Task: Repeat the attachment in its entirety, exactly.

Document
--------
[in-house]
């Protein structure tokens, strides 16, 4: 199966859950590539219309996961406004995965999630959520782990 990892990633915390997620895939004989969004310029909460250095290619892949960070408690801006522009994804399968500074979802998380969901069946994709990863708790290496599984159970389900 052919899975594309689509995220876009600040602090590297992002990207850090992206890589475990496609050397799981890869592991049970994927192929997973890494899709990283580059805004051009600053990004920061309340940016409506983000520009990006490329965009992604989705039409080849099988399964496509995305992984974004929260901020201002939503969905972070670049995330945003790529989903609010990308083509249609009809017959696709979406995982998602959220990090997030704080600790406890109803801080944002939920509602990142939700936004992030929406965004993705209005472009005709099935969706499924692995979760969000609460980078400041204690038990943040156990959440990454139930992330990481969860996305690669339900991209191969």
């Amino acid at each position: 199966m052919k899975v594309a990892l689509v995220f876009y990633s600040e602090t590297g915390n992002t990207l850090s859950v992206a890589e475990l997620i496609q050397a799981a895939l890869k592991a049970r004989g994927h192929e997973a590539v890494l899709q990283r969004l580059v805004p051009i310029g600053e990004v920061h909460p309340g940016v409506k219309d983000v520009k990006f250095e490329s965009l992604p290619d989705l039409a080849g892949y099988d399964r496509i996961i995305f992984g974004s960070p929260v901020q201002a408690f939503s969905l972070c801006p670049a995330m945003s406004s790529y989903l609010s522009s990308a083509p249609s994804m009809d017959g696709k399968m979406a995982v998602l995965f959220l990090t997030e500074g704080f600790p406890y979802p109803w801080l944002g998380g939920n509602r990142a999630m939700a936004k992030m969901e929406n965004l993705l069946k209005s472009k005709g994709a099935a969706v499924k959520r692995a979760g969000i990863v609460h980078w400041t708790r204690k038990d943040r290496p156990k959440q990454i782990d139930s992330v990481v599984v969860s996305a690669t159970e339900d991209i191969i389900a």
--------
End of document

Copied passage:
[in-house]
């Protein structure tokens, strides 16, 4: 199966859950590539219309996961406004995965999630959520782990 990892990633915390997620895939004989969004310029909460250095290619892949960070408690801006522009994804399968500074979802998380969901069946994709990863708790290496599984159970389900 052919899975594309689509995220876009600040602090590297992002990207850090992206890589475990496609050397799981890869592991049970994927192929997973890494899709990283580059805004051009600053990004920061309340940016409506983000520009990006490329965009992604989705039409080849099988399964496509995305992984974004929260901020201002939503969905972070670049995330945003790529989903609010990308083509249609009809017959696709979406995982998602959220990090997030704080600790406890109803801080944002939920509602990142939700936004992030929406965004993705209005472009005709099935969706499924692995979760969000609460980078400041204690038990943040156990959440990454139930992330990481969860996305690669339900991209191969």
């Amino acid at each position: 199966m052919k899975v594309a990892l689509v995220f876009y990633s600040e602090t590297g915390n992002t990207l850090s859950v992206a890589e475990l997620i496609q050397a799981a895939l890869k592991a049970r004989g994927h192929e997973a590539v890494l899709q990283r969004l580059v805004p051009i310029g600053e990004v920061h909460p309340g940016v409506k219309d983000v520009k990006f250095e490329s965009l992604p290619d989705l039409a080849g892949y099988d399964r496509i996961i995305f992984g974004s960070p929260v901020q201002a408690f939503s969905l972070c801006p670049a995330m945003s406004s790529y989903l609010s522009s990308a083509p249609s994804m009809d017959g696709k399968m979406a995982v998602l995965f959220l990090t997030e500074g704080f600790p406890y979802p109803w801080l944002g998380g939920n509602r990142a999630m939700a936004k992030m969901e929406n965004l993705l069946k209005s472009k005709g994709a099935a969706v499924k959520r692995a979760g969000i990863v609460h980078w400041t708790r204690k038990d943040r290496p156990k959440q990454i782990d139930s992330v990481v599984v969860s996305a690669t159970e339900d991209i191969i389900a």